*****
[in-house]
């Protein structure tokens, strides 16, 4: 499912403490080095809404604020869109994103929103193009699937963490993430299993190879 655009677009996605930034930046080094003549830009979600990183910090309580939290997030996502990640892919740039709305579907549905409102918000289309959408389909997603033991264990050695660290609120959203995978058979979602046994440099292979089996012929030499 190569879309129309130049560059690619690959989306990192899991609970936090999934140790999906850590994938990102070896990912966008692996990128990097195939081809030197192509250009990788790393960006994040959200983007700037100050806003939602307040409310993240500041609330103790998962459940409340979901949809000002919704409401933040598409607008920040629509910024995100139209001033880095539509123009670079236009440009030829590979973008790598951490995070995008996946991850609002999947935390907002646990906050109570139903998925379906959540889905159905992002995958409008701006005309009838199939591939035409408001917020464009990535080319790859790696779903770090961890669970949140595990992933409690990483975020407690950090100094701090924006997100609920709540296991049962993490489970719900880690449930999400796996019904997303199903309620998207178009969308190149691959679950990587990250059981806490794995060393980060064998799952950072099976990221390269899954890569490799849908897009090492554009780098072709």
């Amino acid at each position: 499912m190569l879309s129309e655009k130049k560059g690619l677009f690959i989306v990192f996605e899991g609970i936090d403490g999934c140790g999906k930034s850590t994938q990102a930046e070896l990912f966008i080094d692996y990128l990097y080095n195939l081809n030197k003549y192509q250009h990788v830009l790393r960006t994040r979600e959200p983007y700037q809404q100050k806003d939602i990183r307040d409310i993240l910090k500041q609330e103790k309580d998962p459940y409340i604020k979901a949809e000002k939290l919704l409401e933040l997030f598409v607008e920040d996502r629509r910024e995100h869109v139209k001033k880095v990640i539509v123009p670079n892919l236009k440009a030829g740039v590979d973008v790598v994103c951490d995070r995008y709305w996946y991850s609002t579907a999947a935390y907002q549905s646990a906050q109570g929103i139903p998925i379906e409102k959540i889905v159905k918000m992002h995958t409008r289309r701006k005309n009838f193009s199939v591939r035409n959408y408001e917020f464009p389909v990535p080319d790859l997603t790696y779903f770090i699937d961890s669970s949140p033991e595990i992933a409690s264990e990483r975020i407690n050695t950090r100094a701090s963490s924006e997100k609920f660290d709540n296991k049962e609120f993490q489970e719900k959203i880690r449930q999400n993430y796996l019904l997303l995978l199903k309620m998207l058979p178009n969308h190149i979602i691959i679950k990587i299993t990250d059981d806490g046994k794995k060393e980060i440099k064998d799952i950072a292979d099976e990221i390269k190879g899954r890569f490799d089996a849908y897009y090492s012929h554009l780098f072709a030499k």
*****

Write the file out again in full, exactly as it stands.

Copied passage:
[in-house]
């Protein structure tokens, strides 16, 4: 499912403490080095809404604020869109994103929103193009699937963490993430299993190879 655009677009996605930034930046080094003549830009979600990183910090309580939290997030996502990640892919740039709305579907549905409102918000289309959408389909997603033991264990050695660290609120959203995978058979979602046994440099292979089996012929030499 190569879309129309130049560059690619690959989306990192899991609970936090999934140790999906850590994938990102070896990912966008692996990128990097195939081809030197192509250009990788790393960006994040959200983007700037100050806003939602307040409310993240500041609330103790998962459940409340979901949809000002919704409401933040598409607008920040629509910024995100139209001033880095539509123009670079236009440009030829590979973008790598951490995070995008996946991850609002999947935390907002646990906050109570139903998925379906959540889905159905992002995958409008701006005309009838199939591939035409408001917020464009990535080319790859790696779903770090961890669970949140595990992933409690990483975020407690950090100094701090924006997100609920709540296991049962993490489970719900880690449930999400796996019904997303199903309620998207178009969308190149691959679950990587990250059981806490794995060393980060064998799952950072099976990221390269899954890569490799849908897009090492554009780098072709």
């Amino acid at each position: 499912m190569l879309s129309e655009k130049k560059g690619l677009f690959i989306v990192f996605e899991g609970i936090d403490g999934c140790g999906k930034s850590t994938q990102a930046e070896l990912f966008i080094d692996y990128l990097y080095n195939l081809n030197k003549y192509q250009h990788v830009l790393r960006t994040r979600e959200p983007y700037q809404q100050k806003d939602i990183r307040d409310i993240l910090k500041q609330e103790k309580d998962p459940y409340i604020k979901a949809e000002k939290l919704l409401e933040l997030f598409v607008e920040d996502r629509r910024e995100h869109v139209k001033k880095v990640i539509v123009p670079n892919l236009k440009a030829g740039v590979d973008v790598v994103c951490d995070r995008y709305w996946y991850s609002t579907a999947a935390y907002q549905s646990a906050q109570g929103i139903p998925i379906e409102k959540i889905v159905k918000m992002h995958t409008r289309r701006k005309n009838f193009s199939v591939r035409n959408y408001e917020f464009p389909v990535p080319d790859l997603t790696y779903f770090i699937d961890s669970s949140p033991e595990i992933a409690s264990e990483r975020i407690n050695t950090r100094a701090s963490s924006e997100k609920f660290d709540n296991k049962e609120f993490q489970e719900k959203i880690r449930q999400n993430y796996l019904l997303l995978l199903k309620m998207l058979p178009n969308h190149i979602i691959i679950k990587i299993t990250d059981d806490g046994k794995k060393e980060i440099k064998d799952i950072a292979d099976e990221i390269k190879g899954r890569f490799d089996a849908y897009y090492s012929h554009l780098f072709a030499k």